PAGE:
Pikas, Our First Haymakers

Pikas, Our First Haymakers
Pika
Photo © 2004-2008 Mark Chappell

“Make hay while the sun shines” is a venerable bit of farm wisdom that encourages cutting and drying of hay during fair weather. One, two, possibly three cuttings of alfalfa hay have been baled and stacked this summer by Utah’s farmers to feed dairy cows and horses this winter. More traditionally, ranchers have cut meadow or marsh hay to be piled in the lofts of their barns.

Utah’s first haymakers were not ranchers at all, however. These earliest haymakers cut hay for their own consumption. To see and hear these daytime haymakers, you must travel high into our mountains, to 9,000 feet or higher. Look for a boulder strewn talus slope or rockslide. Listen for this call….. if you hear it, you have found the pika, our first haymaker. That call was either declaring the pika’s individual territory or an alarm announcing you. These rounded relatives of our rabbits resemble a tawny-coated chinchilla or a plush, plump guinea pig. They have nearly circular small ears and no apparent tail.

All day long during the alpine summer, pikas are busy cutting grasses, sedges and wildflowers from neighboring meadows. They haul this back by the mouthful to tuck in crevasses in their stony stronghold to dry. These stockpiles are their winter larder. You see, unlike their alpine kin, such as marmots, ground squirrels and chipmunks, our pikas don’t burrow and they don’t hibernate. Unlike the snowshoe hare, pikas don’t get out much either once the snow flies. Under the snow pack, they simply dine on hay.

Pikas are strange little lagomorphs
(relatives of rabbits and hares)
that live in rocky areas and talus slopes
in alpine habitats in much of the
mountainous western US and Canada.
Photo © 2004-2008 Mark Chappell

In Utah, poke around for pikas amid high peaks along the mountainous central spine of our state, from the Uintas south to Brian Head, wherever peaks reach toward tree line and you can find. There you may find pikas making hay or loafing atop prominent stones in their rock jumbles, or contributing to the territorial calls of their talus slope choir. Their intolerance of heat keeps them from spreading downslope. Like the moose, they are one of the animals that will fare poorly with significant climate warming. For now, though, you can continue to peek for picas amid Utah’s glorious alpine scenery.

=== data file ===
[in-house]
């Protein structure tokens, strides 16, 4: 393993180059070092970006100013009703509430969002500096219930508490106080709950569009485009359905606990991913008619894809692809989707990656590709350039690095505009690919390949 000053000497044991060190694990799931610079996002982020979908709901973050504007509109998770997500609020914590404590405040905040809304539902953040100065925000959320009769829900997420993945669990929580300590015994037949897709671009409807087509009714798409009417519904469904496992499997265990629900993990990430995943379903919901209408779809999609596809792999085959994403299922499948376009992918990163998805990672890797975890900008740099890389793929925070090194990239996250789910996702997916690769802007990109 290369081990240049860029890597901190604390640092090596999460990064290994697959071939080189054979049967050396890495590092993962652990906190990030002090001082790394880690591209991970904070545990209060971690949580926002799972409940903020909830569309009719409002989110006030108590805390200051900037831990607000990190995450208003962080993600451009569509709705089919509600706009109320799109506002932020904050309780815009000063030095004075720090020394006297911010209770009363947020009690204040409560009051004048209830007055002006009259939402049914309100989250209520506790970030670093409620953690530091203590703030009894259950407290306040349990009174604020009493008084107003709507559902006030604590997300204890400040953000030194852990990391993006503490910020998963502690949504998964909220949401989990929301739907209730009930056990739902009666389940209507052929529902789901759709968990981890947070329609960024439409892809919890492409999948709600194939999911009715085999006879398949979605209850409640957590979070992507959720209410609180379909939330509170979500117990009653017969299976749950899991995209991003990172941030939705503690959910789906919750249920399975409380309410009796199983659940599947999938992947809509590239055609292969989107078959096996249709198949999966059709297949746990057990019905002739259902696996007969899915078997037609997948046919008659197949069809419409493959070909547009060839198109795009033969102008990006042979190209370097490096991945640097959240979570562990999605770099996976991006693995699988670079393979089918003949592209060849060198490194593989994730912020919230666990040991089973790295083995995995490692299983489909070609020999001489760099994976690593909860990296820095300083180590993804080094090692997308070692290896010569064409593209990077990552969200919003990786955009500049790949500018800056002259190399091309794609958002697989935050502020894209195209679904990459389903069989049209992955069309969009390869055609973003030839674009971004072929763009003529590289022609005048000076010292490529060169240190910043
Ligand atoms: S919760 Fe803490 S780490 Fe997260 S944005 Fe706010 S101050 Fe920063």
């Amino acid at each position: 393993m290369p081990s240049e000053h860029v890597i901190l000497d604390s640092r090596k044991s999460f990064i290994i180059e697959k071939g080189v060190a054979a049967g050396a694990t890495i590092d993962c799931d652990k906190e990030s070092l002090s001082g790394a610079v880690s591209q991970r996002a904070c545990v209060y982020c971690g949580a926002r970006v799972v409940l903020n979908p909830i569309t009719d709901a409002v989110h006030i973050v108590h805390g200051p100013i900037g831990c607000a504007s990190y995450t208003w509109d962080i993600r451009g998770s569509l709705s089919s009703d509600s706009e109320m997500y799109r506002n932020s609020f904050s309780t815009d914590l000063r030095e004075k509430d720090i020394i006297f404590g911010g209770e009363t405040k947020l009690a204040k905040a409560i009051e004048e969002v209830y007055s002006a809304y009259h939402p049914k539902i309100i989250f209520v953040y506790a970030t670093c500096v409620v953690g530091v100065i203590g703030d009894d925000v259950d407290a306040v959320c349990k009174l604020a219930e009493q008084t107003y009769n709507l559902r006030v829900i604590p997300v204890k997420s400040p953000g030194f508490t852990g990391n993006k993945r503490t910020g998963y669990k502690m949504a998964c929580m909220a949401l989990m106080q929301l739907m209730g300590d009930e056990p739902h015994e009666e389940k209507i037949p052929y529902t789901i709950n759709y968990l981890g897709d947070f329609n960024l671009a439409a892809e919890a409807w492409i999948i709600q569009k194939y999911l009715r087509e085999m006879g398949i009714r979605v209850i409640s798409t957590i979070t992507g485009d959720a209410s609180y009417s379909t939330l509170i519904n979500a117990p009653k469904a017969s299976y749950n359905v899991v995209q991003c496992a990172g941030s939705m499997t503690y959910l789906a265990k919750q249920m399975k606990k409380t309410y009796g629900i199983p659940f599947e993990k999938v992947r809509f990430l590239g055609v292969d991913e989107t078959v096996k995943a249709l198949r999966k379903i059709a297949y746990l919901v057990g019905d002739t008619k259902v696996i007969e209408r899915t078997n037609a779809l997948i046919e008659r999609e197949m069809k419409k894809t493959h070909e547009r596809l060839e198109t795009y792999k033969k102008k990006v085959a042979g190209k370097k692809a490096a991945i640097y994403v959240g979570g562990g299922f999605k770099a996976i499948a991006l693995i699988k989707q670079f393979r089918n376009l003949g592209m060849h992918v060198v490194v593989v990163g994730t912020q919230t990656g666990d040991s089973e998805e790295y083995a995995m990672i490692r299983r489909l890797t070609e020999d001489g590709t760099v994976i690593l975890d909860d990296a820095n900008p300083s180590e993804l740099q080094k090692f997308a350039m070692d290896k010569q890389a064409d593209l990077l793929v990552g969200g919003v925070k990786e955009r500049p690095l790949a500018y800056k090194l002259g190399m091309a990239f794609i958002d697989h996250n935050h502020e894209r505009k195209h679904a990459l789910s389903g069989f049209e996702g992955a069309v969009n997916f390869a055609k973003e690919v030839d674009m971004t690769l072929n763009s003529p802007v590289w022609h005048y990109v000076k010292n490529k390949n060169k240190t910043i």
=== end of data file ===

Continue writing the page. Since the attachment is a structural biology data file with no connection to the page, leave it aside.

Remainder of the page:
Credits:

Photo: Images of the Natural World, Courtesy & Copyright 2004-2008 Mark Chappell http://faculty.ucr.edu/~chappell/INW/

Text: Bridgerland Audubon Society – Jim Cane

Additional Reading:

American Pika, Utah Division of Natural Resources, http://dwrcdc.nr.utah.gov/rsgis2/search/Display.asp?FlNm=ochoprin

Pikas in Utah, Video from Utah DWR, http://www.youtube.com/watch?v=czMoUzBUkTE&feature=channel_page

“Damn Cute Pikas” Narrated by David Attenborough and posted by Paul Garita on YouTube: http://www.youtube.com/watch?v=QVJuRgil0wQ&NR=1

American Pika, Nature Works, New Hampshire Public Television, http://www.nhptv.org/NATUREWORKS/americanpika.htm

Pika, Utah DWR Instragram Account, https://www.instagram.com/p/r7_haQtoZC/?modal=true

Important Bird Areas

Important Bird Area Sign
at the Deep Canyon Trailhead
Leading to the Hawkwatch Intl
Wellsvilles Site
Courtesy Bridgerland Audubon Society